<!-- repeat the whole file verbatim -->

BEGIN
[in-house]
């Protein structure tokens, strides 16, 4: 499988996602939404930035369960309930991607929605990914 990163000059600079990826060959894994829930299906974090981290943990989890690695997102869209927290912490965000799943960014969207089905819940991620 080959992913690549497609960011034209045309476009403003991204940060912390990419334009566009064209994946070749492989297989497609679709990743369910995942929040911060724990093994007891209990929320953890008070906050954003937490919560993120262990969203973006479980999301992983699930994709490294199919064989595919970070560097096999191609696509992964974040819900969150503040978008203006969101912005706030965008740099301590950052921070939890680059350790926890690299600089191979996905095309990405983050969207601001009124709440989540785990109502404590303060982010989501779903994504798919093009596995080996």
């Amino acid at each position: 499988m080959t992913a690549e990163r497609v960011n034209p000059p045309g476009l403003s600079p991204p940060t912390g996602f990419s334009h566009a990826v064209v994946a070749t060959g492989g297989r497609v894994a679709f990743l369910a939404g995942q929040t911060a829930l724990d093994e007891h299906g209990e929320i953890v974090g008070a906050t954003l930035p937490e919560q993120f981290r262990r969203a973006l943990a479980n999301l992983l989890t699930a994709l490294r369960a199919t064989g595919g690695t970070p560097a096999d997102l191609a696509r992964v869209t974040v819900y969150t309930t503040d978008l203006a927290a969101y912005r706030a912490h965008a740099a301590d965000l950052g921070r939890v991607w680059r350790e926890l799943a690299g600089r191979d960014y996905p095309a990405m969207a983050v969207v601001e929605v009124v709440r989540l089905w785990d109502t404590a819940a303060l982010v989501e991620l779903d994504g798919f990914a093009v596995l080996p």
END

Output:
[in-house]
């Protein structure tokens, strides 16, 4: 499988996602939404930035369960309930991607929605990914 990163000059600079990826060959894994829930299906974090981290943990989890690695997102869209927290912490965000799943960014969207089905819940991620 080959992913690549497609960011034209045309476009403003991204940060912390990419334009566009064209994946070749492989297989497609679709990743369910995942929040911060724990093994007891209990929320953890008070906050954003937490919560993120262990969203973006479980999301992983699930994709490294199919064989595919970070560097096999191609696509992964974040819900969150503040978008203006969101912005706030965008740099301590950052921070939890680059350790926890690299600089191979996905095309990405983050969207601001009124709440989540785990109502404590303060982010989501779903994504798919093009596995080996």
């Amino acid at each position: 499988m080959t992913a690549e990163r497609v960011n034209p000059p045309g476009l403003s600079p991204p940060t912390g996602f990419s334009h566009a990826v064209v994946a070749t060959g492989g297989r497609v894994a679709f990743l369910a939404g995942q929040t911060a829930l724990d093994e007891h299906g209990e929320i953890v974090g008070a906050t954003l930035p937490e919560q993120f981290r262990r969203a973006l943990a479980n999301l992983l989890t699930a994709l490294r369960a199919t064989g595919g690695t970070p560097a096999d997102l191609a696509r992964v869209t974040v819900y969150t309930t503040d978008l203006a927290a969101y912005r706030a912490h965008a740099a301590d965000l950052g921070r939890v991607w680059r350790e926890l799943a690299g600089r191979d960014y996905p095309a990405m969207a983050v969207v601001e929605v009124v709440r989540l089905w785990d109502t404590a819940a303060l982010v989501e991620l779903d994504g798919f990914a093009v596995l080996p």